4 August 2011

Boston Re-cap: The Eats

If you are anything like me one of the first things you think about when planning a trip somewhere is: where am I going to eat?  Well, that task certainly fell to me when thinking about Boston and I must say, I was ready to take on that challenge!  While I won't say that we ended up eating at all the places I wrote down, or that some of them turned out to seem like quite duds, we did ultimately have a good array of yummy meals.  There wasn't one I truly hated (well, except for lunch at a museum...).

The first dinner was accidentally a restaurant that I had put on my original list.  We were heading for a different place, but saw this restaurant, realized we were all starving and decided to give it a go!  It was The Parish Cafe.  They had a lovely outdoor seating patio/deck, but since it was raining lightly when we arrived, we opted to eat inside, which was perfectly lovely!

I got a mushroom sandwich with white bean salad on mixed greens.  It was all really good, but the white bean salad was my favorite part of the meal!

The next day we went to a simple diner for breakfast.  It was close to our hotel and we all started the day out starving, so it seemed like a good choice!

We ended up having a table with a great view of Newbury Street.  Definitely one of the highlights of the meal!

For breakfast I got an omelette with spinach and mushrooms.  It came with toasted whole wheat bread and home fries. 

Looks quite a bit like the previous meal, no?

After breakfast we headed to Caffe L'Aroma for a quick coffee.  Which I obviously need to start my day.

Again, they had a lovely outdoor seating area, but since it was full, we opted to have our coffees inside.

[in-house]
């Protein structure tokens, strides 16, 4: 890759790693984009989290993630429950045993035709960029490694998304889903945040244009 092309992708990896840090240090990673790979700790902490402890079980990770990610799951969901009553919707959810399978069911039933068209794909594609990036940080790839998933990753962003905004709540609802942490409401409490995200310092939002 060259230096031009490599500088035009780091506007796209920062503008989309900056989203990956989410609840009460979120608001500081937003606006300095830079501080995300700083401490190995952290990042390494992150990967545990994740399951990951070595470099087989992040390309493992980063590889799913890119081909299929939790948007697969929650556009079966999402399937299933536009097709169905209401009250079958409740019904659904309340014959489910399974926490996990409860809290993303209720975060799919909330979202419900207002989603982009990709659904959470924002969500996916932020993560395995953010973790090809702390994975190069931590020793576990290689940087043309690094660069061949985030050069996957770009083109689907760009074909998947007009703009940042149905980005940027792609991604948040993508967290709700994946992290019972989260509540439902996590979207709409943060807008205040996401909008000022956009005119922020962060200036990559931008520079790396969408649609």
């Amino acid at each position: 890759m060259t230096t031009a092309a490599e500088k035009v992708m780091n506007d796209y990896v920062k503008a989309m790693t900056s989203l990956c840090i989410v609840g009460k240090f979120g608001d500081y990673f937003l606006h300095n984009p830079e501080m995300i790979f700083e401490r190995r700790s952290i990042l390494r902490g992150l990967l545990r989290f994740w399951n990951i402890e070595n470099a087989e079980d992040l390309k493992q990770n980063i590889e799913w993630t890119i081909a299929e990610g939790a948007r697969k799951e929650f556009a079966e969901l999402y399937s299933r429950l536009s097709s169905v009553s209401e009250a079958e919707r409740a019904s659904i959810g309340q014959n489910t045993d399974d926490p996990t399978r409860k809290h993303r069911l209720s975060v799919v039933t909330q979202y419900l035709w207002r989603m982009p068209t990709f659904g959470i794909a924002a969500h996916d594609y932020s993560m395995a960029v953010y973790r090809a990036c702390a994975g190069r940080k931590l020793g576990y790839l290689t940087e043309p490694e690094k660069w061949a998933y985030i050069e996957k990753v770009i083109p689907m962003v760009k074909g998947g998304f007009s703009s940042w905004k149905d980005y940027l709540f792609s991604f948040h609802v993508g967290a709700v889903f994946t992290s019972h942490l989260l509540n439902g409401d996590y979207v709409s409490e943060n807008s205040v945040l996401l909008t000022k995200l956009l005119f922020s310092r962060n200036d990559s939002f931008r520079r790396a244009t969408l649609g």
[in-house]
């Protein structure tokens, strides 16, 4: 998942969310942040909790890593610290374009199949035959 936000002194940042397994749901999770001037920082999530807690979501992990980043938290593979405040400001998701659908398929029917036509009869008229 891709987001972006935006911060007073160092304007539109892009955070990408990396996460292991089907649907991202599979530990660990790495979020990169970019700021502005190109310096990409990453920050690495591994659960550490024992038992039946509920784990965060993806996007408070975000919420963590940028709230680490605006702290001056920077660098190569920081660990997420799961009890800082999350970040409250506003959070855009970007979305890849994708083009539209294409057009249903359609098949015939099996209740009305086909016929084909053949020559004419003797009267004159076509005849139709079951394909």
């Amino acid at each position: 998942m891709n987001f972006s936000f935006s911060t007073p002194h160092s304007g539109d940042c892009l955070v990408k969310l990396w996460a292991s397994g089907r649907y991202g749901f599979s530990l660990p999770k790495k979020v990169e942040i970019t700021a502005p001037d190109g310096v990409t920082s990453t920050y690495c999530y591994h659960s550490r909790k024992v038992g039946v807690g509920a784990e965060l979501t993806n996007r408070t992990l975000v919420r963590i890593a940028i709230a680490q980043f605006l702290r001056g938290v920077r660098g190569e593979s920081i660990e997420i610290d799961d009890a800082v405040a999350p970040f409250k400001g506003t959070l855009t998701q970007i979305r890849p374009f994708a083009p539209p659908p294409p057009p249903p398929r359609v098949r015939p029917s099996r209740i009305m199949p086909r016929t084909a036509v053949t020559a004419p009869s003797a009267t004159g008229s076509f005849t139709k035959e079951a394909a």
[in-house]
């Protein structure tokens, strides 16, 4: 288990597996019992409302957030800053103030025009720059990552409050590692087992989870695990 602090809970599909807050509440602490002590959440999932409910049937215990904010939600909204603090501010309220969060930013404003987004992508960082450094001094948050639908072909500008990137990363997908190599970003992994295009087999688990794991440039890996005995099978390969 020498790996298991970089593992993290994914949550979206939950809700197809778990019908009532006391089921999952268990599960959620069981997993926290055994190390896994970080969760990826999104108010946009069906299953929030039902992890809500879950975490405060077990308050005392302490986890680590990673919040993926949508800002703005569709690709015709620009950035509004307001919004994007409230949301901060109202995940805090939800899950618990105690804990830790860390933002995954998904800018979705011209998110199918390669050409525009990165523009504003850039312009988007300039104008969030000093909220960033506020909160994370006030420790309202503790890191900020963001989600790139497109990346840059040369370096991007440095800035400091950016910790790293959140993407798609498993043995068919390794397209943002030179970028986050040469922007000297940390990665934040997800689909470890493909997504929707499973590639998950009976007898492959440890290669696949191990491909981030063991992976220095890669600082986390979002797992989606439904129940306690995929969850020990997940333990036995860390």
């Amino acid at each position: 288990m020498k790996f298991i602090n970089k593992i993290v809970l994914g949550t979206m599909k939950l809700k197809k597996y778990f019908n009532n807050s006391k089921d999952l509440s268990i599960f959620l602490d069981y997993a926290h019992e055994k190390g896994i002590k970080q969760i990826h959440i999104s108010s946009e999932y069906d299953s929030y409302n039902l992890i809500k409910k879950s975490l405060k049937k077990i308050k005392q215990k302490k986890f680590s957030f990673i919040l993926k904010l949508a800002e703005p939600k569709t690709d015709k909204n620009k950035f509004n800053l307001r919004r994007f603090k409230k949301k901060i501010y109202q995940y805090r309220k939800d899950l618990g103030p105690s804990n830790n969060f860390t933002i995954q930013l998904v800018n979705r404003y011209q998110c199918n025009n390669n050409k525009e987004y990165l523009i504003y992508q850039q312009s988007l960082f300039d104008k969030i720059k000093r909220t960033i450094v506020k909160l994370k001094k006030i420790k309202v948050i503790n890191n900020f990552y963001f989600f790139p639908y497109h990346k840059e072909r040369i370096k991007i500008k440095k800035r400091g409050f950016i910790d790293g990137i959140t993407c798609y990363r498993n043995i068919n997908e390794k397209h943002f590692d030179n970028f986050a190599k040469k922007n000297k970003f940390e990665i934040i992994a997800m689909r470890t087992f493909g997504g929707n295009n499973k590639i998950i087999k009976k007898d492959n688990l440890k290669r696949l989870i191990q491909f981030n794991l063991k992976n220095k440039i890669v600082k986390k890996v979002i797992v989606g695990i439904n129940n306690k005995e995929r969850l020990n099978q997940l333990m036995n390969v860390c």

My mom got a cappuccino (and gave me the schiuma, thanks mom!), my dad got an espresso and I got a cafe au lait.  Or at least, I got one at first.  It tasted like dirty water so I went back and got a latte instead.

It was much MUCH better.

For lunch that day we ate an (unphotographed) lunch from the cafeteria at the Museum of Fine Arts.  I was way unimpressed by the choices and ending up only having a little bit from the salad bar and eating a Clif z bar I brought with me.

Luckily that afternoon they were handing out free peanuts near the harbor.

We rallied for the food department with dinner, however.  We found that Boston has Wagamama!  I was totally thrilled.  Once again, no photos, but I got the Yasai Yaki Soba with yasai gyoza as a starter and a melon juice that I split with my mom.  Wonderful.

The next day for breakfast we opted for the cafe route.  We went to Espresso Royale Cafe on Newbury street.

I got a croissant, my mom got a poppy seed bagel with butter and my dad got an everything bagel with peanut butter.

My croissant was good, but a little on the sweet side; I generally prefer them flaky and buttery.  My dad's peanut butter bagel was definitely the winner out of this lot!

Being from New York, my family is definitely bagel snobs, so to say that these were good is quite the compliment!